Home » Aviation » Destroyer Thomas Hudner Set to Commission on Saturday in Boston


Destroyer Thomas Hudner Set to Commission on Saturday in Boston

 

An artist rendering of the next Arleigh Burke-class guided-missile destroyer USS Thomas Hudner (DDG 116). The ship is named after Thomas Hudner, a Medal of Honor recipient and retired Naval aviator. US Navy illustration

The Navy’s newest Arleigh Burke-class guided-missile destroyer, Thomas Hudner (DDG-116) is scheduled to be commissioned Saturday morning in a ceremony in Boston.

Hudner will become the 66th Arleigh Burke-class destroyer to join the fleet and will be homeported at the Naval Station Mayport, Fla. Hudner, built by General Dynamics Bath Iron Works (BIW), in Bath, Maine. The Navy restarted the DDG-51 line in 2008 with the award of four ships split between BIW and Huntington Ingalls Industries.

The three other DDG-51 restart ships are USS Ralph Johnson (DDG-114), USS John Finn (DDG-113) and USS Rafael Peralta (DDG 115). Ralph Johnson and John Finn were both built by HII in Pascagoula, Miss. BIW built Rafael Peralta.

Hudner’s namesake, Capt. Thomas Hudner was a native of Fall River, Mass., and a 1946 graduate of the U.S. Naval Academy. As a Naval aviator, Hudner was awarded the Medal of Honor for his actions during the Korean War trying to save his downed wingman near the Chosin Reservoir, according to the Navy.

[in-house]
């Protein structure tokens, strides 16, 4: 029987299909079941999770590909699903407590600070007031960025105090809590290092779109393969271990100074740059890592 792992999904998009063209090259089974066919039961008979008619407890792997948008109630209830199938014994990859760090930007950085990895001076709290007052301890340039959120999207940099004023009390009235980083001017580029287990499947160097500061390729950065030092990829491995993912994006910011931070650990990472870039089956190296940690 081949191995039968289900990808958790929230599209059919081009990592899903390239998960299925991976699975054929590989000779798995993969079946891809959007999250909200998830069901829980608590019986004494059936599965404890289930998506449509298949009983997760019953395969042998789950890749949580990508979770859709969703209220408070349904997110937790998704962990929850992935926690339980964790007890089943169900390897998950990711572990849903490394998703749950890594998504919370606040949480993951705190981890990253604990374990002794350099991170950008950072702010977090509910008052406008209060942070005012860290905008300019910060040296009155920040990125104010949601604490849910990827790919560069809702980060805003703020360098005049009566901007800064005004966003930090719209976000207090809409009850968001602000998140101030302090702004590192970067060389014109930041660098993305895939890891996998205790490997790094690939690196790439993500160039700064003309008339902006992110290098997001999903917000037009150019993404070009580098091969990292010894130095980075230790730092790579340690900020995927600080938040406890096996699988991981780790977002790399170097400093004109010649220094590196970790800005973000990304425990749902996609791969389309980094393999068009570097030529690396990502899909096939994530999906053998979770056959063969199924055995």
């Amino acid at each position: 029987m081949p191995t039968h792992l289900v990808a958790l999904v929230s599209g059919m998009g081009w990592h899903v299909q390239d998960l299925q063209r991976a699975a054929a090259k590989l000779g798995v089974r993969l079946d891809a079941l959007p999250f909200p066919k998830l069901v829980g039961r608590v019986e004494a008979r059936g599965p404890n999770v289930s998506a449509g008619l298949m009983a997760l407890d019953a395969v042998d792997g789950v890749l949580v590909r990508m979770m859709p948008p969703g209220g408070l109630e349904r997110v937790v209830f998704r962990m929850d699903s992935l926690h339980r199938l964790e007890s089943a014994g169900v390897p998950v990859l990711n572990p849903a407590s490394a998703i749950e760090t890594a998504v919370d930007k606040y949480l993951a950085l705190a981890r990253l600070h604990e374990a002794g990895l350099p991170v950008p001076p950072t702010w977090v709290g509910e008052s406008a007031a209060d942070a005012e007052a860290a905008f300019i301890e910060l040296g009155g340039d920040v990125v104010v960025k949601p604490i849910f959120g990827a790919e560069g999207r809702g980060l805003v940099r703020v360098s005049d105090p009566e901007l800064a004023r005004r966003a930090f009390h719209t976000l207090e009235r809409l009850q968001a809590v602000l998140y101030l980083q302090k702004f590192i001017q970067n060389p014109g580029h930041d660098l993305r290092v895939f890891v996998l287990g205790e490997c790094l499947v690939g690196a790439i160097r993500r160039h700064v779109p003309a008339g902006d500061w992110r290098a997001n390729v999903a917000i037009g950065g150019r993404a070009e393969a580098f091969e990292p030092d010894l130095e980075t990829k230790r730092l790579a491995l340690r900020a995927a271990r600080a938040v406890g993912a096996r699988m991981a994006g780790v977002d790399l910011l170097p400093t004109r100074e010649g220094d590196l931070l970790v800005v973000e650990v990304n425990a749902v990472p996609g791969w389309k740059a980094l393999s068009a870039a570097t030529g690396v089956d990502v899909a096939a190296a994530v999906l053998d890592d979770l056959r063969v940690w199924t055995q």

On Dec. 4, 1950, then Lt. j.g. Hudner, his wingman Ens. Jesse L. Brown and three other pilots were flying an armed reconnaissance mission over North Korea’s Chosin Reservoir to attack North Korean and Chinese troops threatening U.S. forces, according to a description of events on the U.S. Naval Institute Naval History Blog.

Brown’s F4U-4 Corsair was hit by anti-aircraft fire and crash landed. Hudner, seeing Brown was alive but unable to escape his downed fighter, decided to crash land his plane to help Brown until a rescue helicopter could arrive. Ultimately, Hudner and crew members of a rescue helicopter were unable to save Brown, as told by the Naval History Blog.

Hudner’s Medal of Honor was the first awarded for actions in Korea. He passed away Nov. 13, 2017, age of 93, and was buried at Arlington National Cemetery.